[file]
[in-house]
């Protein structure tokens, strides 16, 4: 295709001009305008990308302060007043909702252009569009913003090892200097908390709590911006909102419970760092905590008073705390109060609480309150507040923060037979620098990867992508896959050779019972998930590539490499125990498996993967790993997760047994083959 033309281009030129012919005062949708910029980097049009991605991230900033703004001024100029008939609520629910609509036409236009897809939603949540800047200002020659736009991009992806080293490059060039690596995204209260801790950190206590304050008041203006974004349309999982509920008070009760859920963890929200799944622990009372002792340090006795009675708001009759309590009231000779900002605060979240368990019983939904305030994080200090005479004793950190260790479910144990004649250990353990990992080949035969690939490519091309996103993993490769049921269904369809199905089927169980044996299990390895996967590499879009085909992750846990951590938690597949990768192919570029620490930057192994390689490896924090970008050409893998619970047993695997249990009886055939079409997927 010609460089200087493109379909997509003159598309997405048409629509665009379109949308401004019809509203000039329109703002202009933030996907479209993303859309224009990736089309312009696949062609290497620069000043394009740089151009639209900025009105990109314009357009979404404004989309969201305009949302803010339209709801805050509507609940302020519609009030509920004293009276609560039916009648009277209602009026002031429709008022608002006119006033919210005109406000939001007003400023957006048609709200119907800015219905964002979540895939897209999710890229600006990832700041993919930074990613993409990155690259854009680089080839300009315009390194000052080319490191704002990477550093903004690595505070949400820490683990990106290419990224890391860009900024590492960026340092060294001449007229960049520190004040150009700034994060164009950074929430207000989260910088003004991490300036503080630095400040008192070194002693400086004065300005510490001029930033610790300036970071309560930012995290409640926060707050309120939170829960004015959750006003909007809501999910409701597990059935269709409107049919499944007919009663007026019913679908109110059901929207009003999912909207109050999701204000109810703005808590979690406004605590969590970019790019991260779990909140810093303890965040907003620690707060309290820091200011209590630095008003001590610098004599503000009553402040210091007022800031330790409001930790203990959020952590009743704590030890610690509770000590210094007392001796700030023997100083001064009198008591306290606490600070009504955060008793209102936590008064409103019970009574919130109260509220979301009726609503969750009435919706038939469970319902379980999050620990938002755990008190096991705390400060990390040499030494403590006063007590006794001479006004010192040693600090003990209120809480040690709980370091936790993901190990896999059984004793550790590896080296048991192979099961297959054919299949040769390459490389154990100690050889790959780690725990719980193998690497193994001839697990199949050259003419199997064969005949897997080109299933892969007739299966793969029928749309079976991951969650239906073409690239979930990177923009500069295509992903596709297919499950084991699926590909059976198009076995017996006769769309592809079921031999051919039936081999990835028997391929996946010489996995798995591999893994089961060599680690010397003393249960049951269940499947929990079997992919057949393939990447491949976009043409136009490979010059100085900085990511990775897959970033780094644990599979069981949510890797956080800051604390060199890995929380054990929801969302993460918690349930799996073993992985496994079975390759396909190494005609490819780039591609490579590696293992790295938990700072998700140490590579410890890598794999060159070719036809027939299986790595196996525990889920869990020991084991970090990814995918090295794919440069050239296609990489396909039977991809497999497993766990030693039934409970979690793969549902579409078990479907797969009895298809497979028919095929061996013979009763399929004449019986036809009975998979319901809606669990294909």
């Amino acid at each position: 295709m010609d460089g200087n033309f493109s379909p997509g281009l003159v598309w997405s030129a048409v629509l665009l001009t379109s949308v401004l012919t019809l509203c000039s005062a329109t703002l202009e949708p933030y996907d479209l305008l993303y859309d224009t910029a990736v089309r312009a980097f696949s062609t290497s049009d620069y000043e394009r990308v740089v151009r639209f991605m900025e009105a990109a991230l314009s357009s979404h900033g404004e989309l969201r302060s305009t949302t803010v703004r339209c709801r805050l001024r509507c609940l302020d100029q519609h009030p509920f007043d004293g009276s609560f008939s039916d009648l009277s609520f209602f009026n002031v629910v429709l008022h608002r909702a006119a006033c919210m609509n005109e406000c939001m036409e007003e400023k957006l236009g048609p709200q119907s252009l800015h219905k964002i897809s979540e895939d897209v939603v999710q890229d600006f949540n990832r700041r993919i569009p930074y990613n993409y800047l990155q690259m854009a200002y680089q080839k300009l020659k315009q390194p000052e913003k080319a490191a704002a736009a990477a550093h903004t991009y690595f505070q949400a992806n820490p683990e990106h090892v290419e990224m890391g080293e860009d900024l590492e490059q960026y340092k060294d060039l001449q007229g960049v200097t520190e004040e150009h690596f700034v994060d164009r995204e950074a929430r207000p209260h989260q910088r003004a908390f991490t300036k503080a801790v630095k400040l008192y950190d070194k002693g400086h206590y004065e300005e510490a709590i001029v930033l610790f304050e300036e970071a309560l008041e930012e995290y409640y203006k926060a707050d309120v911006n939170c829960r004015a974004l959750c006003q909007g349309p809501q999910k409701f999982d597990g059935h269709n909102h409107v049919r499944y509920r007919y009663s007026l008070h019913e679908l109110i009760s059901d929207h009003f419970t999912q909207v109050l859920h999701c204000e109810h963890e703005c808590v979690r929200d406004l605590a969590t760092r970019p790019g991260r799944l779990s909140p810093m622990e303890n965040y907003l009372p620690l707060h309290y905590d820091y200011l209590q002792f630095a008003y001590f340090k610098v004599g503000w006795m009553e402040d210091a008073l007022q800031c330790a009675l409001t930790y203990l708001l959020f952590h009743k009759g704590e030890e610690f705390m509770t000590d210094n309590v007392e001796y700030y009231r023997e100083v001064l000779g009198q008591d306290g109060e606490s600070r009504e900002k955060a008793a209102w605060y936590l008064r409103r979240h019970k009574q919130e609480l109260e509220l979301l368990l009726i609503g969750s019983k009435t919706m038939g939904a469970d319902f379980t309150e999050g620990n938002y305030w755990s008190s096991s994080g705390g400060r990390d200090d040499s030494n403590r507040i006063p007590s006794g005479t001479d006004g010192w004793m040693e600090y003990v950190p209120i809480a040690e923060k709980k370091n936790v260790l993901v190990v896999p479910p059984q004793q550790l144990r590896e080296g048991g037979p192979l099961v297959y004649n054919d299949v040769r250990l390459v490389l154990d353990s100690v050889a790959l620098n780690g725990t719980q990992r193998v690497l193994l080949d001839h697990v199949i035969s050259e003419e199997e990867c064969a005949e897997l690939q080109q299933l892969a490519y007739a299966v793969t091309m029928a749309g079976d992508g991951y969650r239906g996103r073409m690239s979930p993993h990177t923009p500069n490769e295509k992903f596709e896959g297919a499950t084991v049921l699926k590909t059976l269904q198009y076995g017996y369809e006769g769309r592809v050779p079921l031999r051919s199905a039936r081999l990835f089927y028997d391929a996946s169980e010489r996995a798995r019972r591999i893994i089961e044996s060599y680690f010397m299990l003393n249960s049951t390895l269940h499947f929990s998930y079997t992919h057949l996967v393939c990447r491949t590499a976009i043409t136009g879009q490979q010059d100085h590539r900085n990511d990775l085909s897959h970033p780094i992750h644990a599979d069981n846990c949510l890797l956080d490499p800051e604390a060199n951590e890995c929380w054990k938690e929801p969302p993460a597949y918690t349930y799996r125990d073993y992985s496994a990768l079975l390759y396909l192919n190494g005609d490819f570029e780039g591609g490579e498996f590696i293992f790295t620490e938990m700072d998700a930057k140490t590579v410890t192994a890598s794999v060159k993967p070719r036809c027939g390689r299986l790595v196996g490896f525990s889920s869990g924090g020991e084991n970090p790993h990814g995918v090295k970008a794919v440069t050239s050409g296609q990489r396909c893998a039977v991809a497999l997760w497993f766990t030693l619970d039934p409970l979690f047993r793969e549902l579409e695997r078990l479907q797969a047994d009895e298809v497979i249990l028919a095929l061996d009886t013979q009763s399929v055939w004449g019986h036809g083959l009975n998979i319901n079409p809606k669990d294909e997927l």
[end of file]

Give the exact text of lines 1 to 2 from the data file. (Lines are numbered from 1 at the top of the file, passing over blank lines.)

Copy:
[in-house]
């Protein structure tokens, strides 16, 4: 295709001009305008990308302060007043909702252009569009913003090892200097908390709590911006909102419970760092905590008073705390109060609480309150507040923060037979620098990867992508896959050779019972998930590539490499125990498996993967790993997760047994083959 033309281009030129012919005062949708910029980097049009991605991230900033703004001024100029008939609520629910609509036409236009897809939603949540800047200002020659736009991009992806080293490059060039690596995204209260801790950190206590304050008041203006974004349309999982509920008070009760859920963890929200799944622990009372002792340090006795009675708001009759309590009231000779900002605060979240368990019983939904305030994080200090005479004793950190260790479910144990004649250990353990990992080949035969690939490519091309996103993993490769049921269904369809199905089927169980044996299990390895996967590499879009085909992750846990951590938690597949990768192919570029620490930057192994390689490896924090970008050409893998619970047993695997249990009886055939079409997927 010609460089200087493109379909997509003159598309997405048409629509665009379109949308401004019809509203000039329109703002202009933030996907479209993303859309224009990736089309312009696949062609290497620069000043394009740089151009639209900025009105990109314009357009979404404004989309969201305009949302803010339209709801805050509507609940302020519609009030509920004293009276609560039916009648009277209602009026002031429709008022608002006119006033919210005109406000939001007003400023957006048609709200119907800015219905964002979540895939897209999710890229600006990832700041993919930074990613993409990155690259854009680089080839300009315009390194000052080319490191704002990477550093903004690595505070949400820490683990990106290419990224890391860009900024590492960026340092060294001449007229960049520190004040150009700034994060164009950074929430207000989260910088003004991490300036503080630095400040008192070194002693400086004065300005510490001029930033610790300036970071309560930012995290409640926060707050309120939170829960004015959750006003909007809501999910409701597990059935269709409107049919499944007919009663007026019913679908109110059901929207009003999912909207109050999701204000109810703005808590979690406004605590969590970019790019991260779990909140810093303890965040907003620690707060309290820091200011209590630095008003001590610098004599503000009553402040210091007022800031330790409001930790203990959020952590009743704590030890610690509770000590210094007392001796700030023997100083001064009198008591306290606490600070009504955060008793209102936590008064409103019970009574919130109260509220979301009726609503969750009435919706038939469970319902379980999050620990938002755990008190096991705390400060990390040499030494403590006063007590006794001479006004010192040693600090003990209120809480040690709980370091936790993901190990896999059984004793550790590896080296048991192979099961297959054919299949040769390459490389154990100690050889790959780690725990719980193998690497193994001839697990199949050259003419199997064969005949897997080109299933892969007739299966793969029928749309079976991951969650239906073409690239979930990177923009500069295509992903596709297919499950084991699926590909059976198009076995017996006769769309592809079921031999051919039936081999990835028997391929996946010489996995798995591999893994089961060599680690010397003393249960049951269940499947929990079997992919057949393939990447491949976009043409136009490979010059100085900085990511990775897959970033780094644990599979069981949510890797956080800051604390060199890995929380054990929801969302993460918690349930799996073993992985496994079975390759396909190494005609490819780039591609490579590696293992790295938990700072998700140490590579410890890598794999060159070719036809027939299986790595196996525990889920869990020991084991970090990814995918090295794919440069050239296609990489396909039977991809497999497993766990030693039934409970979690793969549902579409078990479907797969009895298809497979028919095929061996013979009763399929004449019986036809009975998979319901809606669990294909």